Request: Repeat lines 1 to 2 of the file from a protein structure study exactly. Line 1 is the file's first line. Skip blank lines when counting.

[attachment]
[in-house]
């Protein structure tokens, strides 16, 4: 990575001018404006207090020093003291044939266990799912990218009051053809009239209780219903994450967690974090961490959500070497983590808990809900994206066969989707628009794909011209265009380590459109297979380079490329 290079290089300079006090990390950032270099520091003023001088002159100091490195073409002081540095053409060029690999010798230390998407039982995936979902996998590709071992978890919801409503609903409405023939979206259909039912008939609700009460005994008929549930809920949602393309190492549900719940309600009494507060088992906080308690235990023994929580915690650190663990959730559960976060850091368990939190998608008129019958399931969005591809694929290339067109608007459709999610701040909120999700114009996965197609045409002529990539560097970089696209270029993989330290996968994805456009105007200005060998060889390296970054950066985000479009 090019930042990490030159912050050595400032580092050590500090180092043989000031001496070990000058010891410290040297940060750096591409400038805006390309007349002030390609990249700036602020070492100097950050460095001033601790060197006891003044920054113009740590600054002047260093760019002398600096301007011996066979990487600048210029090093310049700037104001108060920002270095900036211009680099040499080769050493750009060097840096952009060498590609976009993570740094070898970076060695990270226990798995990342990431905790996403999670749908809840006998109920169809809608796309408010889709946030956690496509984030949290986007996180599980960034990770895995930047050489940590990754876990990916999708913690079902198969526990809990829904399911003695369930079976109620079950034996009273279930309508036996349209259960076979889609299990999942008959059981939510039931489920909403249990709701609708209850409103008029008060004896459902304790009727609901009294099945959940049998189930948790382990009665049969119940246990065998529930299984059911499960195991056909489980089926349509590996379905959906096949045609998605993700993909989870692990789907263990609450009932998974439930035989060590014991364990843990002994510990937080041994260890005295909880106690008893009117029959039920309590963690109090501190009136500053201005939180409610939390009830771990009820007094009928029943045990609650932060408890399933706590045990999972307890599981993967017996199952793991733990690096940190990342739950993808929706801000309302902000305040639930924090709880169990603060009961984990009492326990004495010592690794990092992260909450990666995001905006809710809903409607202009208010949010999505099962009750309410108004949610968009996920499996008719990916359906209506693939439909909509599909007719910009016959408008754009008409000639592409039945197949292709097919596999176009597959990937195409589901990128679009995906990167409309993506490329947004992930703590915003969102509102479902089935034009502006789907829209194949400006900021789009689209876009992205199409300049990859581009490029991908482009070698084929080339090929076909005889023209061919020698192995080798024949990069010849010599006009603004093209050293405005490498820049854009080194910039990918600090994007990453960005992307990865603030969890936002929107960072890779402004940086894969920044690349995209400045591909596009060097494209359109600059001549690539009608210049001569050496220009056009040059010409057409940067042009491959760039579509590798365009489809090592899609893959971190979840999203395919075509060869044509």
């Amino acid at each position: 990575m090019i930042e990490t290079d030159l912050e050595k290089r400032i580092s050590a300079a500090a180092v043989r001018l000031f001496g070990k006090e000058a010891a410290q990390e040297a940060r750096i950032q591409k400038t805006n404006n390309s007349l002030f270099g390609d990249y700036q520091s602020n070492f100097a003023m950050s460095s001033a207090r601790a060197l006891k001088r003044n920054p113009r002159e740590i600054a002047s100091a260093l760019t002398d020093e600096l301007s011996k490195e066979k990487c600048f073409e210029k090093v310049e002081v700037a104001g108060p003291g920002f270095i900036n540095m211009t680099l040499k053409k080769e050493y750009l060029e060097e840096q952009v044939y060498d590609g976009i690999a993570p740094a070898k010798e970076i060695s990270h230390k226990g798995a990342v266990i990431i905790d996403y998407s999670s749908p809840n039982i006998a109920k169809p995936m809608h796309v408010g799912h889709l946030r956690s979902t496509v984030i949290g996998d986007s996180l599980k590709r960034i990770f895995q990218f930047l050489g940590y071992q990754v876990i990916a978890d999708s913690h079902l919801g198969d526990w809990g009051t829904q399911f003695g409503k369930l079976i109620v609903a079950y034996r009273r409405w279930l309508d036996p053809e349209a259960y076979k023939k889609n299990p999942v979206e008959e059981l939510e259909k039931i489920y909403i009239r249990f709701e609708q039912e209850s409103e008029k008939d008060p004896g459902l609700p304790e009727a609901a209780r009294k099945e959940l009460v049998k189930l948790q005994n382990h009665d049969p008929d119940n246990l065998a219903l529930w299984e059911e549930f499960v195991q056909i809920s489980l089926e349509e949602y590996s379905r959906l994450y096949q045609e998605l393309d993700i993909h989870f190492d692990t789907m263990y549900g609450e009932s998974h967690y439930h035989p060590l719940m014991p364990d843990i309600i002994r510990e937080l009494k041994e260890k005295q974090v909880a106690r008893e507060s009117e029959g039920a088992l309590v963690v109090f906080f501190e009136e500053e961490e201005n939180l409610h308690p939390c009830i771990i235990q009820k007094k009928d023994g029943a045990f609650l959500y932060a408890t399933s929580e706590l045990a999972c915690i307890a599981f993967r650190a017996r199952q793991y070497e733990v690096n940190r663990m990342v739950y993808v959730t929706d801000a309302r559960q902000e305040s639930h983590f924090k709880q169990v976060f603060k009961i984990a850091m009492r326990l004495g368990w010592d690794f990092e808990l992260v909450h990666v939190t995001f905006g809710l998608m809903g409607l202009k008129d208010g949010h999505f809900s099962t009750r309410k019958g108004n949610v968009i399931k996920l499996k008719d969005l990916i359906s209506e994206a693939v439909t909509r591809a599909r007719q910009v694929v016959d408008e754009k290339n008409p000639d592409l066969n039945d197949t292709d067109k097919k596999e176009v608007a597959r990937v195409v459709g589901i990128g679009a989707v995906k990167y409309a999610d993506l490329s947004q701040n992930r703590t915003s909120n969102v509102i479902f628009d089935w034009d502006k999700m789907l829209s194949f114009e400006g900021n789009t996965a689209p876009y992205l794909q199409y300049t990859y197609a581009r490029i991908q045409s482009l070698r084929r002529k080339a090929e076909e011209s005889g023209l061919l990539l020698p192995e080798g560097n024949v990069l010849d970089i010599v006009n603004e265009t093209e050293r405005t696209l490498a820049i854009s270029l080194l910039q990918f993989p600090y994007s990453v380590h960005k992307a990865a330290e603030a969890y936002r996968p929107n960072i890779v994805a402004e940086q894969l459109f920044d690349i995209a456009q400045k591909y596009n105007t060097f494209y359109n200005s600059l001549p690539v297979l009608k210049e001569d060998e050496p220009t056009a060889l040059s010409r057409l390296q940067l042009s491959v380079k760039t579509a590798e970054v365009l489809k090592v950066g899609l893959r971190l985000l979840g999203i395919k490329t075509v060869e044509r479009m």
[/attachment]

[in-house]
């Protein structure tokens, strides 16, 4: 990575001018404006207090020093003291044939266990799912990218009051053809009239209780219903994450967690974090961490959500070497983590808990809900994206066969989707628009794909011209265009380590459109297979380079490329 290079290089300079006090990390950032270099520091003023001088002159100091490195073409002081540095053409060029690999010798230390998407039982995936979902996998590709071992978890919801409503609903409405023939979206259909039912008939609700009460005994008929549930809920949602393309190492549900719940309600009494507060088992906080308690235990023994929580915690650190663990959730559960976060850091368990939190998608008129019958399931969005591809694929290339067109608007459709999610701040909120999700114009996965197609045409002529990539560097970089696209270029993989330290996968994805456009105007200005060998060889390296970054950066985000479009 090019930042990490030159912050050595400032580092050590500090180092043989000031001496070990000058010891410290040297940060750096591409400038805006390309007349002030390609990249700036602020070492100097950050460095001033601790060197006891003044920054113009740590600054002047260093760019002398600096301007011996066979990487600048210029090093310049700037104001108060920002270095900036211009680099040499080769050493750009060097840096952009060498590609976009993570740094070898970076060695990270226990798995990342990431905790996403999670749908809840006998109920169809809608796309408010889709946030956690496509984030949290986007996180599980960034990770895995930047050489940590990754876990990916999708913690079902198969526990809990829904399911003695369930079976109620079950034996009273279930309508036996349209259960076979889609299990999942008959059981939510039931489920909403249990709701609708209850409103008029008060004896459902304790009727609901009294099945959940049998189930948790382990009665049969119940246990065998529930299984059911499960195991056909489980089926349509590996379905959906096949045609998605993700993909989870692990789907263990609450009932998974439930035989060590014991364990843990002994510990937080041994260890005295909880106690008893009117029959039920309590963690109090501190009136500053201005939180409610939390009830771990009820007094009928029943045990609650932060408890399933706590045990999972307890599981993967017996199952793991733990690096940190990342739950993808929706801000309302902000305040639930924090709880169990603060009961984990009492326990004495010592690794990092992260909450990666995001905006809710809903409607202009208010949010999505099962009750309410108004949610968009996920499996008719990916359906209506693939439909909509599909007719910009016959408008754009008409000639592409039945197949292709097919596999176009597959990937195409589901990128679009995906990167409309993506490329947004992930703590915003969102509102479902089935034009502006789907829209194949400006900021789009689209876009992205199409300049990859581009490029991908482009070698084929080339090929076909005889023209061919020698192995080798024949990069010849010599006009603004093209050293405005490498820049854009080194910039990918600090994007990453960005992307990865603030969890936002929107960072890779402004940086894969920044690349995209400045591909596009060097494209359109600059001549690539009608210049001569050496220009056009040059010409057409940067042009491959760039579509590798365009489809090592899609893959971190979840999203395919075509060869044509």